“Disciple” is the English word for the Greek mathetes, which is often translated as “learner” or “student.” In the New Testament, a disciple was someone who sought to learn from their rabbi, with the goal of becoming like him. This was accomplished by following the rabbi around, listening to his teaching and soaking up his behaviour, so they could mimic him. It did not occur over coffee with another disciple; it occurred in the presence of the rabbi.
With the context of generation Z in mind, what specific obstacles impede our discipleship, both individually and in community? As I researched this article, I realized that it would take far too long to list all the most effective discipling tools I’ve encountered in my life, so I have decided to focus on one discipline that can begin to unravel the obstacles facing my generation.
If you were raised in the church or if you have only spent a few days in the presence of Christians, you likely know that prayer is considered an essential way to commune with God. We share prayer requests and praise reports in small groups; someone opens in prayer and someone closes in prayer. Maybe you have a list of people to bring before God, maybe you journal your prayers. These are all good, important pieces. But imagine if your relationship with your spouse, your parents or your friends only consisted of you speaking at them—and then walking away. We have neglected the practice of listening prayer in our cultural context. This is especially prominent for members of gen Z, who turn to our phones in any moment of silence or solitude, scrolling through Instagram or TikTok. Before we know it, minutes—even hours!— have elapsed, and we are on to the next task.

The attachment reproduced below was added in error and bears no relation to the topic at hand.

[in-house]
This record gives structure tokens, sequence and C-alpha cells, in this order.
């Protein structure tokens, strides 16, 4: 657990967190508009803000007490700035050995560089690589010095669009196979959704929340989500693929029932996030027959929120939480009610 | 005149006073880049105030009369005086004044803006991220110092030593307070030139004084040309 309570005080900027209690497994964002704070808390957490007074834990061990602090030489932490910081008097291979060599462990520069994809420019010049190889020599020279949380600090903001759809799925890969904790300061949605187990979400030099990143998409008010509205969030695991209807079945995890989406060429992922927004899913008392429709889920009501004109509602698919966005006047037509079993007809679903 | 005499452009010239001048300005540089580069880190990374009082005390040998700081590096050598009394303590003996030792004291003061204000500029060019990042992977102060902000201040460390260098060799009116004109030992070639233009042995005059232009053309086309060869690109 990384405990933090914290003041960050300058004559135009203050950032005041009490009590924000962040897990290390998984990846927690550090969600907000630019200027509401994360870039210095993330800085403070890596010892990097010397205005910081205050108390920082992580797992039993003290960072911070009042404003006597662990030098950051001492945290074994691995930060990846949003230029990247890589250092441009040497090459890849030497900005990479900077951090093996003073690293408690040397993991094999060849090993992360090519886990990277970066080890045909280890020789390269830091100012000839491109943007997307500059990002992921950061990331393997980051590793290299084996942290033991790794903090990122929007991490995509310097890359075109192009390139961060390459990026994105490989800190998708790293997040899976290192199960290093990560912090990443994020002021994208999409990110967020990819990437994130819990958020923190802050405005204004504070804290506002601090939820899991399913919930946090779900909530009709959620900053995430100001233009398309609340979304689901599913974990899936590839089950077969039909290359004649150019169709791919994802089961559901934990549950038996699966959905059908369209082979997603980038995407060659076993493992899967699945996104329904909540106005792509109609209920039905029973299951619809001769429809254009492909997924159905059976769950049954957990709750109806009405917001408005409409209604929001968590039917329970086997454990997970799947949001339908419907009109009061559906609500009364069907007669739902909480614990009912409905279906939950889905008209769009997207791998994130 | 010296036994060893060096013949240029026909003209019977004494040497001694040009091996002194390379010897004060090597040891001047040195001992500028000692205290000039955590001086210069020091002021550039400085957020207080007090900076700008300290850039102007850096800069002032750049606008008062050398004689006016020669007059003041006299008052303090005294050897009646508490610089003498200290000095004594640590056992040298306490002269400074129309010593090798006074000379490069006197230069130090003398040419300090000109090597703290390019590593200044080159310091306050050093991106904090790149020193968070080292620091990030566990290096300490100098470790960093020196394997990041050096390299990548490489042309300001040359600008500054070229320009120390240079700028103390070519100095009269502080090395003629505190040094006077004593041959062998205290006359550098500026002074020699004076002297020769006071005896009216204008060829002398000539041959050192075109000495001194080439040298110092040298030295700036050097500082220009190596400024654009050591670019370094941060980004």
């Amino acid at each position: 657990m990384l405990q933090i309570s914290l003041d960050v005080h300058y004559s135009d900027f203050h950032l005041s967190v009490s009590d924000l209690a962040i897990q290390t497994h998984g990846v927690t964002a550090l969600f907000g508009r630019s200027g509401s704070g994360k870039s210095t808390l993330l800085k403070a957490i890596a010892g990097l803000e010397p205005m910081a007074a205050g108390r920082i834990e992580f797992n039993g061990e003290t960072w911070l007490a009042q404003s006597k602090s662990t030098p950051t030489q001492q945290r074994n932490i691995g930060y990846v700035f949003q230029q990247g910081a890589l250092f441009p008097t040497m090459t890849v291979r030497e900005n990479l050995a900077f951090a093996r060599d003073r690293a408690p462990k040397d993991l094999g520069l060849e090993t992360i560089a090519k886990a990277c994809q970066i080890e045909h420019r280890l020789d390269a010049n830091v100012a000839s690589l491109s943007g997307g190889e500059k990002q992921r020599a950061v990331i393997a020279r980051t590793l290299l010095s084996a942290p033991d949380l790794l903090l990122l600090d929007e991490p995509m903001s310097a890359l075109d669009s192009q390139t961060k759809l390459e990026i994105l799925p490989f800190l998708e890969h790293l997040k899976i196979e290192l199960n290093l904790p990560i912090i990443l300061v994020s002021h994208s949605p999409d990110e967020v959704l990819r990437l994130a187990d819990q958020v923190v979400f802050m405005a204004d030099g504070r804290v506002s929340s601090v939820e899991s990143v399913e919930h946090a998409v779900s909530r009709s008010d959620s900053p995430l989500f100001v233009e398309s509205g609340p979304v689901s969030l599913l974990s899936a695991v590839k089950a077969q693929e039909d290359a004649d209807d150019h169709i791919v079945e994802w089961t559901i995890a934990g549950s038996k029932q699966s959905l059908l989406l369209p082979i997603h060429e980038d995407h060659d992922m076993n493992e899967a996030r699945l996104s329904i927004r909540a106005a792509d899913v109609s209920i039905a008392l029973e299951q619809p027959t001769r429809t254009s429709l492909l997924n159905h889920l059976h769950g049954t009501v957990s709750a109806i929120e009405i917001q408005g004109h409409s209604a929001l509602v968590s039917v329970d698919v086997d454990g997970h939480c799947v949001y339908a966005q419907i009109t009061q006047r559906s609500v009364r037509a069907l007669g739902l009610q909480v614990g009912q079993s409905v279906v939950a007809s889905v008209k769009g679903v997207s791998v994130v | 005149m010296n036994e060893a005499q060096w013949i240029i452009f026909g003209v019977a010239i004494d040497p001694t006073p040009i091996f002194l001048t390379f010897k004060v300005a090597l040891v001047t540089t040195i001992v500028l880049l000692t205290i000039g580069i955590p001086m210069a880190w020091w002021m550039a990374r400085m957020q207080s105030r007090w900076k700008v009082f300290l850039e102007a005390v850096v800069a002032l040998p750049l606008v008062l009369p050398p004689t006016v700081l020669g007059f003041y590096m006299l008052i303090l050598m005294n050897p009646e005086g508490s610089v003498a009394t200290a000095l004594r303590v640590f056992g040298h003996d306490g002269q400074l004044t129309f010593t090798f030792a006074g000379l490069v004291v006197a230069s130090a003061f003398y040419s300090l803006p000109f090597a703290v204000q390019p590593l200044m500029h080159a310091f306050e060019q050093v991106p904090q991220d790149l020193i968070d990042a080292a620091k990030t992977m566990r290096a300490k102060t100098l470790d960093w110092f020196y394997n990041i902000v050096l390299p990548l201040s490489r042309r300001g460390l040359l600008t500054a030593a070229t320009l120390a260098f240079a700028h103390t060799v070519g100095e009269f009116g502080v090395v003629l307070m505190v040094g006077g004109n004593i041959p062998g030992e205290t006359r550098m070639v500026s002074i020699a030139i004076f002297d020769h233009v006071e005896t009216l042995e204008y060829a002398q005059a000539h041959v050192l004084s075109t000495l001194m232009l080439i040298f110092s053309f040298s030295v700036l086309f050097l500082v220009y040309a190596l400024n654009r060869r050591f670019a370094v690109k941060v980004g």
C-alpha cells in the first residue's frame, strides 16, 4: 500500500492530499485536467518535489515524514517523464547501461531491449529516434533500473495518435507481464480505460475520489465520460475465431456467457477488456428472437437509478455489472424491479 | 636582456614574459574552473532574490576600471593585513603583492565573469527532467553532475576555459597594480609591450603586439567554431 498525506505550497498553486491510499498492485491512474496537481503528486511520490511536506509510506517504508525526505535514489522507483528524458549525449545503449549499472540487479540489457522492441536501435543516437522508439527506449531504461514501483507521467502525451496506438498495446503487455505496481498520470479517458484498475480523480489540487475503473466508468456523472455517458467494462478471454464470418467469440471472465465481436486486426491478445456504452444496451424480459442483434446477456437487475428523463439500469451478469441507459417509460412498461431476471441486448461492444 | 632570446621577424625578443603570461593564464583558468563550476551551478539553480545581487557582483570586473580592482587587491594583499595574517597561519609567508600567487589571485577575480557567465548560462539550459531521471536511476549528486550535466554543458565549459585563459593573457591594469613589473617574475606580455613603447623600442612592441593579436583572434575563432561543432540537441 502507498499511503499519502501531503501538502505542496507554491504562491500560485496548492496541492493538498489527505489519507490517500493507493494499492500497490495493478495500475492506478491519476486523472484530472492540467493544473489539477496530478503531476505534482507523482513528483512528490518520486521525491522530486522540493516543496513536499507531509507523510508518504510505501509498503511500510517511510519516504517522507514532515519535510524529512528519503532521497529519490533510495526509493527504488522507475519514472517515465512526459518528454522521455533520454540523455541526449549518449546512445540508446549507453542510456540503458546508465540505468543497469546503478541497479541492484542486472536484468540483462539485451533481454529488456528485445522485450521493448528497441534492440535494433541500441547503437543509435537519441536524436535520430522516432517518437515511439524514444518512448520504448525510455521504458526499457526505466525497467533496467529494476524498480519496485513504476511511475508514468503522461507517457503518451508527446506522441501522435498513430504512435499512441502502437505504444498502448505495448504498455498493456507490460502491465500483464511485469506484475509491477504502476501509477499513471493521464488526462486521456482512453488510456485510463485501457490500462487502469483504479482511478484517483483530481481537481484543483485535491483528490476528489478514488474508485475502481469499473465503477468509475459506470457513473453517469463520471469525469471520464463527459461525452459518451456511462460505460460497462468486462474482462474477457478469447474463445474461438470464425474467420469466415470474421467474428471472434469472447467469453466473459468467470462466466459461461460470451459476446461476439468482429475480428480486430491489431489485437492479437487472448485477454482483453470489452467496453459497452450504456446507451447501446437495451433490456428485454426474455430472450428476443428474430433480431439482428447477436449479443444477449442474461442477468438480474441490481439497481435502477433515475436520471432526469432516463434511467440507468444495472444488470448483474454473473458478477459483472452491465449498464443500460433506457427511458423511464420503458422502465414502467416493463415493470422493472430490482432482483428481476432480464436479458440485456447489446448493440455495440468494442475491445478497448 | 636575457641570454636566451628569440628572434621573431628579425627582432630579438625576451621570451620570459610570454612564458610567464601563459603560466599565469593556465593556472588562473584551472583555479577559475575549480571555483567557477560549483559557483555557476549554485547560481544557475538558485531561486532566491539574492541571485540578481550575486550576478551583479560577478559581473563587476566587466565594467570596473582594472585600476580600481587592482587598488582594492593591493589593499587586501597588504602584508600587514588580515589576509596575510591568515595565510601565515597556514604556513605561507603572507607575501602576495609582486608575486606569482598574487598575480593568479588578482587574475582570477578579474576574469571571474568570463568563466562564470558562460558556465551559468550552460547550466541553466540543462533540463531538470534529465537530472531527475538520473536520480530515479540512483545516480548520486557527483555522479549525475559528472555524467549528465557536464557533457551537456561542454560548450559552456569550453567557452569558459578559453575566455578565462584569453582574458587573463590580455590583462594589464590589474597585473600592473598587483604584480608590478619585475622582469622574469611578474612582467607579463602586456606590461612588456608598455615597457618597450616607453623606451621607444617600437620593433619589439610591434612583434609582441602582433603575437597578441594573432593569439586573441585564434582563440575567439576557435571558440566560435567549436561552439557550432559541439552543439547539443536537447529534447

Willard writes, “What brings about our transformation into Christlikeness is our direct, personal interaction with Christ through the Spirit.” We cannot and will not experience spiritual growth if our prayer lives only involve talking at Christ. How will we be “transformed by the renewing of our minds” (see Romans 12:2) if we fill our thoughts with other people’s vacations, cute kids, workout routines, new clothes, social justice movements, bad and good news—anything and everything social media sends our way? How can we be deeply formed in the image of Christ if our mental diet mostly consists of worldly things? I propose we slowly and intentionally change that diet first thing in the morning. What would it feel like to set our phones aside for 30 minutes each morning, pray a Psalm, sit quietly and listen? Ask, “God, what do you have to say to me this morning?” Begin with 10 minutes (it will feel long!) and see how your hunger for his voice grows. I am sure it will.
A Life of Learning
How do we become students of the one true rabbi, Christ the risen King? In the landscape described above, it is a radical undertaking. A good student wants more than information; they want to understand and inhabit the teacher’s ways. This looks quite different than the student who already knows it all. The ambitious learner is enraptured by the teacher, pausing only to ask for more knowledge or for clarification. The transformative effects of this should include an increasing measure of the fruits of the Spirit.
Thomas Merton, an American Trappist monk, theologian and activist, wrote in Contemplative Prayer: “Every man who delights in a multitude of words, even though he says admirable things, is empty within. If you love truth, be a lover of silence. Silence like the sunlight will illuminate you in God and will deliver you from the phantoms of ignorance. Silence will unite you to God himself.” We need to spend time in God’s presence.
As Willard writes, “The single most obvious trait of those who profess Christ and do not grow in Christlikeness is their refusal to take the reasonable and time-tested measures for spiritual growth.” It’s a challenge for all of us to consider as we seek to disciple the next generation and be transformed ourselves.
Rebekah McNeilly is the social media and resource co-ordinator for women’s ministries in the Canada and Bermuda Territory.
Photo: Daniel de la Hoz/iStock via Getty Images Plus